Reference > Cambridge History > The Victorian Age, Part One > Dickens > Summary
  Great Expectations  

CONTENTS · VOLUME CONTENTS · INDEX OF ALL CHAPTERS · BIBLIOGRAPHIC RECORD

The Cambridge History of English and American Literature in 18 Volumes (1907–21).
Volume XIII. The Victorian Age, Part One.

X. Dickens.

§ 17. Summary.


It is, therefore, not improbable, to speak in the manner of the “gelid critic,” that, even had Dickens been less reckless of his failing health, and had that health given him a fuller span of life, no further masterpieces would have been added to his tale; and, so, the story of his work need not be affected by that sense of possible injustice to future achievements which, occasionally, besets such things. The system of survey which has been actually adopted may seem to some too pedestrian—too much of a mere inventory. But it has been adopted quite deliberately and with an easy choice of other plans of a more generalising and high-flying character. And it may be possible to justify the choice in the few remarks of a more general kind which will close the chapter.   43
  The survey of Dickens, then, is, perhaps, best conducted in the way of a catalogue, yet of a catalogue raisonneè, precisely because his inspiration itself is, after all, mainly an inspiration of detail. Those who feel his special charm most keenly and most constantly do not, as a rule, find it in actually close-woven stories like A Tale of Two Cities and Hard Times, or in books with an ostensibly elaborate plot, like most of the later ones. The term “phantasmagoria”—which, though it does not, perhaps, please some of the more fanatical Dickensites, is often attached by critical admirers as a label, but a label of honour, to his work—almost expressly excludes definite scenes, acts, plays or even trilogies or cyclical sequences of the more sharply separated and elaborately planned kind. “The Shapes arise,” to borrow an excellent phrase from Whitman; the scenery rises with them; they play their part; and they pass. Shapes and scenes alike are of extraordinary number and variety; they very seldom, as has been said above, merely repeat each other, though there are some natural family likenesses among them; they are grave or gay, tragic, comic or grotesque. Sometimes, especially at the first, they are of somewhat too familiar or “stock” character; sometimes, especially at the last, their rising, action and passing seem to be accompanied by more effort, somewhere, than is compatible with the keeping of the vision. But, on the whole, the spring never dries up; the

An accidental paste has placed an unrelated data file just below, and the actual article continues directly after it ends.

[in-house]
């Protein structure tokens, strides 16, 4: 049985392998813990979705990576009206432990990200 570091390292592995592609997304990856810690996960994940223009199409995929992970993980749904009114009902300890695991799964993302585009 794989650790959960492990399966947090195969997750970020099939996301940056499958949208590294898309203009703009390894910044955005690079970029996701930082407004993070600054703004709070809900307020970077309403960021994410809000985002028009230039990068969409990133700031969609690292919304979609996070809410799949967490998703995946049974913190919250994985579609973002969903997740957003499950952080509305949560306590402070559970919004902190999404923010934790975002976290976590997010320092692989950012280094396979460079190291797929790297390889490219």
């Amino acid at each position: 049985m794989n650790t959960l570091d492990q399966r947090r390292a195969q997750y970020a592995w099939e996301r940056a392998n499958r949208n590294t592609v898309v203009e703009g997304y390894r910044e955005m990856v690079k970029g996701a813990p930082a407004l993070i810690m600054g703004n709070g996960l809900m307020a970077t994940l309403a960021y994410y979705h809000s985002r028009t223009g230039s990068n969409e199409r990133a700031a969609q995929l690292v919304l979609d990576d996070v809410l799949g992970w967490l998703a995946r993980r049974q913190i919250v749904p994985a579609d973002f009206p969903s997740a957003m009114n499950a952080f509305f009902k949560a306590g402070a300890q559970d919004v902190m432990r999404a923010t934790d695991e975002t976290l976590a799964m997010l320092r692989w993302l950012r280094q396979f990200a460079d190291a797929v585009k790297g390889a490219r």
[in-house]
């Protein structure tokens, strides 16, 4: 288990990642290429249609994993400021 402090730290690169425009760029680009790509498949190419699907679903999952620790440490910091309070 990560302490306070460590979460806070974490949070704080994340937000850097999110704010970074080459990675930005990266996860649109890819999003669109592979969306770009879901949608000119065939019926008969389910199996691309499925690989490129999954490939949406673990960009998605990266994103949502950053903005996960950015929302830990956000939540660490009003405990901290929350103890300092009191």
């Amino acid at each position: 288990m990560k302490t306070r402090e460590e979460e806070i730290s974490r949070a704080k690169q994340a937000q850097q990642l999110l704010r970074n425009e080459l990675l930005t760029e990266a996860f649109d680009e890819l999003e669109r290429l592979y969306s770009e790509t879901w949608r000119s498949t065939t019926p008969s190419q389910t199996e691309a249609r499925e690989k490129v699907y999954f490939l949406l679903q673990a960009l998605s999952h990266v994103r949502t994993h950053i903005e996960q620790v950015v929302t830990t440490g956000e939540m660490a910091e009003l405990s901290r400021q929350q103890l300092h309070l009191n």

Great stream of people hurrying to and fro
never ceases or breaks. Astonishingly devoid of what may be called subject-tautology as the books are, various as are ever their themes, there is a relationship of continuity between them which hardly exists anywhere else. There must be more than one person living who has read Dickens through night after night and week after week as if the whole were one book—a thing (experto crede) almost impossible to do with some novelists and a terrible task with all but two or three. The reason why it is possible easily in his case is that you do not read merely for the story—of which, sometimes, there is as little as the knifegrinder had to tell, or for the characters, who rarely excite any passionate interest—but for the Dickens quality of fantastic humour, which may come at any time and is seldom absent long.
  44